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Sri Lanka, official creditors seal US$5.9 bil debt revamp deal

Tan KW
Publish date: Wed, 29 Nov 2023, 10:38 PM
Tan KW
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Sri Lanka struck an in-principle deal with a committee of official creditors, including India and the Paris Club, to restructure about US$5.9 billion of its debt, a key step toward the nation’s efforts to recover from an unprecedented economic crisis.

The agreement will cover a mix of long-term maturity extension and reduction in interest rate, the nation’s ministry of finance said in a statement Wednesday. “Sri Lanka now intends to focus its efforts on reaching comparable debt restructuring agreements with external commercial creditors, and in particular with its holders of international sovereign bonds.”

The breakthrough is key for keeping the IMF programme on track, with the nation winning initial approval for a US$330 million payout in October. Sri Lanka reached a tentative agreement with the Export-Import Bank of China to restructure US$4.2 billion of debt last month and is in discussions on a proposal submitted by its commercial creditors.

The move comes after the South Asian nation in September also restructured about US$10 billion of local debt. The official creditors committee had delayed its proposal until it could review the Chinese deal.

After today’s agreement, “the next steps will include finalising similar agreements with our remaining official bilateral creditors, including Saudi Arabia, Pakistan, Kuwait and Iran, altogether representing a further US$274 million of outstanding claims,” the finance ministry said in a statement.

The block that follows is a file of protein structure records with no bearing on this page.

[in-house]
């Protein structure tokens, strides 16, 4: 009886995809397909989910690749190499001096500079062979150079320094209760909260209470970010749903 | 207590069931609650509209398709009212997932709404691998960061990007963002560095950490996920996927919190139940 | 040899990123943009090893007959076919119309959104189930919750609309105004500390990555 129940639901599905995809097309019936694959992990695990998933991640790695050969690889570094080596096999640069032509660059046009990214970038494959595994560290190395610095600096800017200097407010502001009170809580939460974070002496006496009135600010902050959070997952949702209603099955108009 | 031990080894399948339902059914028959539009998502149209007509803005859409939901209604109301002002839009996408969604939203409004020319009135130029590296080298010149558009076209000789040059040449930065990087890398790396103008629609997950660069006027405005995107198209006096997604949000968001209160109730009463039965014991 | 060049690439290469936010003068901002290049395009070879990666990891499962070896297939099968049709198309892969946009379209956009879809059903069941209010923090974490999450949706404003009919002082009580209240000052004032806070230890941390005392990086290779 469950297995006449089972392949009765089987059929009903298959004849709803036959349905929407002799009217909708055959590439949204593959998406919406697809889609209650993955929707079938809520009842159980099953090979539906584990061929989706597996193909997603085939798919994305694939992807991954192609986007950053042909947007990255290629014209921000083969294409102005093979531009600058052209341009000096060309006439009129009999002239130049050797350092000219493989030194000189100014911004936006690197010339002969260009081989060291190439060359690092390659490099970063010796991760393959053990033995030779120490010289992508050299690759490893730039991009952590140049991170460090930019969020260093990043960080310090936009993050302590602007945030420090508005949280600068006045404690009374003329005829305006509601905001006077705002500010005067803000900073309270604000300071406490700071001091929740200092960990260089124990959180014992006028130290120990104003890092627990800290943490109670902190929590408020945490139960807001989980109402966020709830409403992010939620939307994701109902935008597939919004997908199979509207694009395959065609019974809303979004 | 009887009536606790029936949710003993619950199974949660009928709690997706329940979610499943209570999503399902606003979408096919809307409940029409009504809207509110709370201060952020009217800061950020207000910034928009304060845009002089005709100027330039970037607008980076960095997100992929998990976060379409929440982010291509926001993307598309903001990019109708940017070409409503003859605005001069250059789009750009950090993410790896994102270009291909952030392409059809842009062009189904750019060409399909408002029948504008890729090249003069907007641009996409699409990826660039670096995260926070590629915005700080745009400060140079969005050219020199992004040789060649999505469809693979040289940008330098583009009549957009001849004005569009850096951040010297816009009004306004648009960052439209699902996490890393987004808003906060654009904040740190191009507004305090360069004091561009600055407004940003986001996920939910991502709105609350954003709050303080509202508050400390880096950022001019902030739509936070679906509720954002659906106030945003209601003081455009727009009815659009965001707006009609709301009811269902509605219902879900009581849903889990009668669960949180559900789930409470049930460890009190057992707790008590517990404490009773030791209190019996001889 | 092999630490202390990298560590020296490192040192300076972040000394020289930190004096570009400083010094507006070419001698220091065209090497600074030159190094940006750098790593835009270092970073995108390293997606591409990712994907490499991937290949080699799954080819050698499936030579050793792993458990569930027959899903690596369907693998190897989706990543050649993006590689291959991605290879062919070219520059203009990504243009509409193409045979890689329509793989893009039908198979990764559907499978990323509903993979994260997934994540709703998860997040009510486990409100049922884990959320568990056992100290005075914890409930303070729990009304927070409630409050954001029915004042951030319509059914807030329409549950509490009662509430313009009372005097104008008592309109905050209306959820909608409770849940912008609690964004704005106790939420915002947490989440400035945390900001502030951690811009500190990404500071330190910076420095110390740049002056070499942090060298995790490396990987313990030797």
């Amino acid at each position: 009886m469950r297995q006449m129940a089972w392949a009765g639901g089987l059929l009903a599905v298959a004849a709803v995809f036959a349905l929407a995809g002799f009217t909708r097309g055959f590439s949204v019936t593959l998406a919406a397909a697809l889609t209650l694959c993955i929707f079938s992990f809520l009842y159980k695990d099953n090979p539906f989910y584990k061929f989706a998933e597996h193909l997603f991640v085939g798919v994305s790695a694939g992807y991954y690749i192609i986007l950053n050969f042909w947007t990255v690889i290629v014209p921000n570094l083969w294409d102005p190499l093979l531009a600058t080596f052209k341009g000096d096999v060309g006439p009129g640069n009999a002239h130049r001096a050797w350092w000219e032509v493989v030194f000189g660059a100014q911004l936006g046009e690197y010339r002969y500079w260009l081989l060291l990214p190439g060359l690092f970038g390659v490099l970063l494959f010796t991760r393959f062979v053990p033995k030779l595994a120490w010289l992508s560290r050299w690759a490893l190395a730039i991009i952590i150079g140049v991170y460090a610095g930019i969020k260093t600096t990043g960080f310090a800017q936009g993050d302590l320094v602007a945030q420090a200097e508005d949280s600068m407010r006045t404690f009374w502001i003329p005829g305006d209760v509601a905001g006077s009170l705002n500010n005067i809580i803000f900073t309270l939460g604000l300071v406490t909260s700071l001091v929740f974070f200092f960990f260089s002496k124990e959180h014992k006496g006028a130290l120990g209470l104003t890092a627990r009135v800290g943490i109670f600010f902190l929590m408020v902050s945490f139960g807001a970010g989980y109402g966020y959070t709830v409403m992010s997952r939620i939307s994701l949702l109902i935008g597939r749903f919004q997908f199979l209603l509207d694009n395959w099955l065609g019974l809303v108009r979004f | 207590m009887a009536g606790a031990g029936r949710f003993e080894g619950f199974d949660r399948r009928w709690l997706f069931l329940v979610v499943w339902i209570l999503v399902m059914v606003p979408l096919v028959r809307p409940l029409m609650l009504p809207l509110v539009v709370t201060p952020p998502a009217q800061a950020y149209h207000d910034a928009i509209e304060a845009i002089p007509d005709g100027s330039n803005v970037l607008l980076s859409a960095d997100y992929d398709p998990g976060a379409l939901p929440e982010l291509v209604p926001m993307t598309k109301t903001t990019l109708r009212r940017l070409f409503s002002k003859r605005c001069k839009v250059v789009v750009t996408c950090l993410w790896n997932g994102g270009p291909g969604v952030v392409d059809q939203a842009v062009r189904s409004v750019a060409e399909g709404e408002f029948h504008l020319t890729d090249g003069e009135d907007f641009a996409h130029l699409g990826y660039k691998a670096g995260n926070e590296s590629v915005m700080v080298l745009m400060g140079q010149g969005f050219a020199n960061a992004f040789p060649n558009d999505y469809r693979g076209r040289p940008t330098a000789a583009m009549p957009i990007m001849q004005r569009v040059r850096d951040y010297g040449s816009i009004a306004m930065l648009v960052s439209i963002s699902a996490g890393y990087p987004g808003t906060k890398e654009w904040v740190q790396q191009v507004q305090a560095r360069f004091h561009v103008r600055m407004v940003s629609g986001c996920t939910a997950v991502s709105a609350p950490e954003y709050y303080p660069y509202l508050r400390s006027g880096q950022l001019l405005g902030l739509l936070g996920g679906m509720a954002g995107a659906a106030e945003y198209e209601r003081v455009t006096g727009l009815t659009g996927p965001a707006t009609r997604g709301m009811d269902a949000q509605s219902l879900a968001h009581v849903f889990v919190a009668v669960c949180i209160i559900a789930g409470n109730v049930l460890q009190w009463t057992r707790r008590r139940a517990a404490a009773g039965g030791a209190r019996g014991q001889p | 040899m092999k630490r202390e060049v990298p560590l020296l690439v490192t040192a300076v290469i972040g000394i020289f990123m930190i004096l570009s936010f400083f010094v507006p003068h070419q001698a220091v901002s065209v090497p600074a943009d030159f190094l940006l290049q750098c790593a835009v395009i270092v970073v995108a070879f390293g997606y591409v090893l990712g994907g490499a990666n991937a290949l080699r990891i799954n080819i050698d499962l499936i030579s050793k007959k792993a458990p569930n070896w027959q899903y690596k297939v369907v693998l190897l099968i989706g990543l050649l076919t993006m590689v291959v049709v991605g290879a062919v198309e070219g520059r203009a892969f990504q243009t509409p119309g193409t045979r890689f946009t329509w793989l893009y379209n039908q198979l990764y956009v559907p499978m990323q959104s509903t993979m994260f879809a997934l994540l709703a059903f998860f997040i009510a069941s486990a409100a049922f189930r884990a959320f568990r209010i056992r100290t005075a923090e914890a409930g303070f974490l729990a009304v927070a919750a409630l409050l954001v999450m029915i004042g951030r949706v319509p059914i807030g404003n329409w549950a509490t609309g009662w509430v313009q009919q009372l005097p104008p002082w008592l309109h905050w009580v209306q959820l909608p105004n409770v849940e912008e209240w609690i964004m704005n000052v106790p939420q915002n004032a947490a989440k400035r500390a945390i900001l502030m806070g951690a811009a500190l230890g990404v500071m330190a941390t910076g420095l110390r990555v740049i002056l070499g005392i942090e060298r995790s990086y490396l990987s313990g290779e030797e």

Sri Lanka defaulted on its overseas debt for the first time in May last year as soaring food and oil prices during the pandemic depleted its dollar stockpile. While inflation has dramatically cooled and reserves have inched up to US$3.6 billion in October, the nation needs the IMF loan to bolster its recovery after falling into a deep recession in 2022.

Central Bank Governor Nandalal Weerasinghe had said an official creditor proposal would pave the way for IMF board approval before the end of the year. China, which is Sri Lanka’s biggest bilateral lender, has an observer status on the official creditors committee.

Sri Lanka 2030 dollar bonds were up 1.7 cents to about 50 cents on the dollar according to indicative pricing compiled by Bloomberg. Bonds maturing in 2023 were up about 1.8 cents to 52 cents on the dollar, with both notes climbing the most since mid-October.

“We expect the bond complex to trade firm, the news is positive.” said Avanti Save, credit strategist at Barclays plc. “The government is keen to keep inter-creditor comparability.”

 


  - Bloomberg

 

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